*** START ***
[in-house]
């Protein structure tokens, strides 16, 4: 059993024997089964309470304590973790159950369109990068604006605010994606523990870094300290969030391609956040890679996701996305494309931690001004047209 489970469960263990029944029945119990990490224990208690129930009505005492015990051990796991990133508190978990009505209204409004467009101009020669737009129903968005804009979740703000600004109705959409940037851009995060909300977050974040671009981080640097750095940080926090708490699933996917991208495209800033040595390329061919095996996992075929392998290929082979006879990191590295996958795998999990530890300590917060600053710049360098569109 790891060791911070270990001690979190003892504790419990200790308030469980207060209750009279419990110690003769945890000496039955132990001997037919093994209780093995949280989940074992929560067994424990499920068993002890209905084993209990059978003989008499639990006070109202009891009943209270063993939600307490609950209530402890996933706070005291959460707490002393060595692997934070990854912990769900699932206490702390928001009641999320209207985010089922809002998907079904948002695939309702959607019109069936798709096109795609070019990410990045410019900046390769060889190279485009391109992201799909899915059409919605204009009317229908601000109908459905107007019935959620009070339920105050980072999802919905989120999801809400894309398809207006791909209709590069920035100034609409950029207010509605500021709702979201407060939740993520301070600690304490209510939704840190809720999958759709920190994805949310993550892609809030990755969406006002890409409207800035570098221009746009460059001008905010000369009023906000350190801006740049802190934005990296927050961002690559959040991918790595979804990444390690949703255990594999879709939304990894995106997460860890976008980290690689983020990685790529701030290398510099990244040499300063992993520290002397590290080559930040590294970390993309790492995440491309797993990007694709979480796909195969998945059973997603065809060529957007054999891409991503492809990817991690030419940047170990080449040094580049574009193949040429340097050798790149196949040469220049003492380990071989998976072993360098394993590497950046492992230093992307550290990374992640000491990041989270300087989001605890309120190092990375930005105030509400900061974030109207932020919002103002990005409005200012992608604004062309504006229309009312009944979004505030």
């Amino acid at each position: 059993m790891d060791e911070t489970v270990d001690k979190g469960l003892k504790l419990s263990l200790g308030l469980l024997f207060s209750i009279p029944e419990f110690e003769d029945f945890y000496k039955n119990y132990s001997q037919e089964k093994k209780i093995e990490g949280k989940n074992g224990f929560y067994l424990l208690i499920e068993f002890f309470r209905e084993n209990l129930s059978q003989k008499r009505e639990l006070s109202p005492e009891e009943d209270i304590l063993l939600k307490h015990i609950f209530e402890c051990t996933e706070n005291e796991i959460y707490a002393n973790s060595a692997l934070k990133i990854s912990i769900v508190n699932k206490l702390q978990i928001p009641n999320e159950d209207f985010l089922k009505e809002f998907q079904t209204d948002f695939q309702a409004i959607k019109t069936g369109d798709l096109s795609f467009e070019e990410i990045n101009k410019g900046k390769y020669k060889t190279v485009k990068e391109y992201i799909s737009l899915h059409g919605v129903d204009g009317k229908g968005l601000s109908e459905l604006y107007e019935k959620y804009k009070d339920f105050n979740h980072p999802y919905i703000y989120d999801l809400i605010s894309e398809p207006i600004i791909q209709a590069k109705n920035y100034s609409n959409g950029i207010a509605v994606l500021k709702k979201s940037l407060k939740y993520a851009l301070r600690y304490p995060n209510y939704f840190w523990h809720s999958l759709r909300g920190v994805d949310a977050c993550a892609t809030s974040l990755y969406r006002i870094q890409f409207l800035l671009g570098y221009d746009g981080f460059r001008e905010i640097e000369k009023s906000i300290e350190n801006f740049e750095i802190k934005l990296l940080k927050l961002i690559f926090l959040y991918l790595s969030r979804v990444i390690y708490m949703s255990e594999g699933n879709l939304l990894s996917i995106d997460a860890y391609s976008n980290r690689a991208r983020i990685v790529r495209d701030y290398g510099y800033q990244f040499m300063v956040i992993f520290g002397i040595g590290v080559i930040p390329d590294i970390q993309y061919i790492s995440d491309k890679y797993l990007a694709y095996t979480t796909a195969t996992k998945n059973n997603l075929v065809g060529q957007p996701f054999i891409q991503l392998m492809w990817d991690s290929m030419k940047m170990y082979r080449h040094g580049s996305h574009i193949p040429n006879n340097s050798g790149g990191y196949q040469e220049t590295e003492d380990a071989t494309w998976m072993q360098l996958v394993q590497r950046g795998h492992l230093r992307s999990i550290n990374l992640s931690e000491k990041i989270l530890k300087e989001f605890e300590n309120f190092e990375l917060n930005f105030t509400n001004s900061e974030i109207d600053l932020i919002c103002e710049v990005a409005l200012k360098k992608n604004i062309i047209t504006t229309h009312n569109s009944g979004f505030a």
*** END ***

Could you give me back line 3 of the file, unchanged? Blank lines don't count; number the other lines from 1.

């Amino acid at each position: 059993m790891d060791e911070t489970v270990d001690k979190g469960l003892k504790l419990s263990l200790g308030l469980l024997f207060s209750i009279p029944e419990f110690e003769d029945f945890y000496k039955n119990y132990s001997q037919e089964k093994k209780i093995e990490g949280k989940n074992g224990f929560y067994l424990l208690i499920e068993f002890f309470r209905e084993n209990l129930s059978q003989k008499r009505e639990l006070s109202p005492e009891e009943d209270i304590l063993l939600k307490h015990i609950f209530e402890c051990t996933e706070n005291e796991i959460y707490a002393n973790s060595a692997l934070k990133i990854s912990i769900v508190n699932k206490l702390q978990i928001p009641n999320e159950d209207f985010l089922k009505e809002f998907q079904t209204d948002f695939q309702a409004i959607k019109t069936g369109d798709l096109s795609f467009e070019e990410i990045n101009k410019g900046k390769y020669k060889t190279v485009k990068e391109y992201i799909s737009l899915h059409g919605v129903d204009g009317k229908g968005l601000s109908e459905l604006y107007e019935k959620y804009k009070d339920f105050n979740h980072p999802y919905i703000y989120d999801l809400i605010s894309e398809p207006i600004i791909q209709a590069k109705n920035y100034s609409n959409g950029i207010a509605v994606l500021k709702k979201s940037l407060k939740y993520a851009l301070r600690y304490p995060n209510y939704f840190w523990h809720s999958l759709r909300g920190v994805d949310a977050c993550a892609t809030s974040l990755y969406r006002i870094q890409f409207l800035l671009g570098y221009d746009g981080f460059r001008e905010i640097e000369k009023s906000i300290e350190n801006f740049e750095i802190k934005l990296l940080k927050l961002i690559f926090l959040y991918l790595s969030r979804v990444i390690y708490m949703s255990e594999g699933n879709l939304l990894s996917i995106d997460a860890y391609s976008n980290r690689a991208r983020i990685v790529r495209d701030y290398g510099y800033q990244f040499m300063v956040i992993f520290g002397i040595g590290v080559i930040p390329d590294i970390q993309y061919i790492s995440d491309k890679y797993l990007a694709y095996t979480t796909a195969t996992k998945n059973n997603l075929v065809g060529q957007p996701f054999i891409q991503l392998m492809w990817d991690s290929m030419k940047m170990y082979r080449h040094g580049s996305h574009i193949p040429n006879n340097s050798g790149g990191y196949q040469e220049t590295e003492d380990a071989t494309w998976m072993q360098l996958v394993q590497r950046g795998h492992l230093r992307s999990i550290n990374l992640s931690e000491k990041i989270l530890k300087e989001f605890e300590n309120f190092e990375l917060n930005f105030t509400n001004s900061e974030i109207d600053l932020i919002c103002e710049v990005a409005l200012k360098k992608n604004i062309i047209t504006t229309h009312n569109s009944g979004f505030a």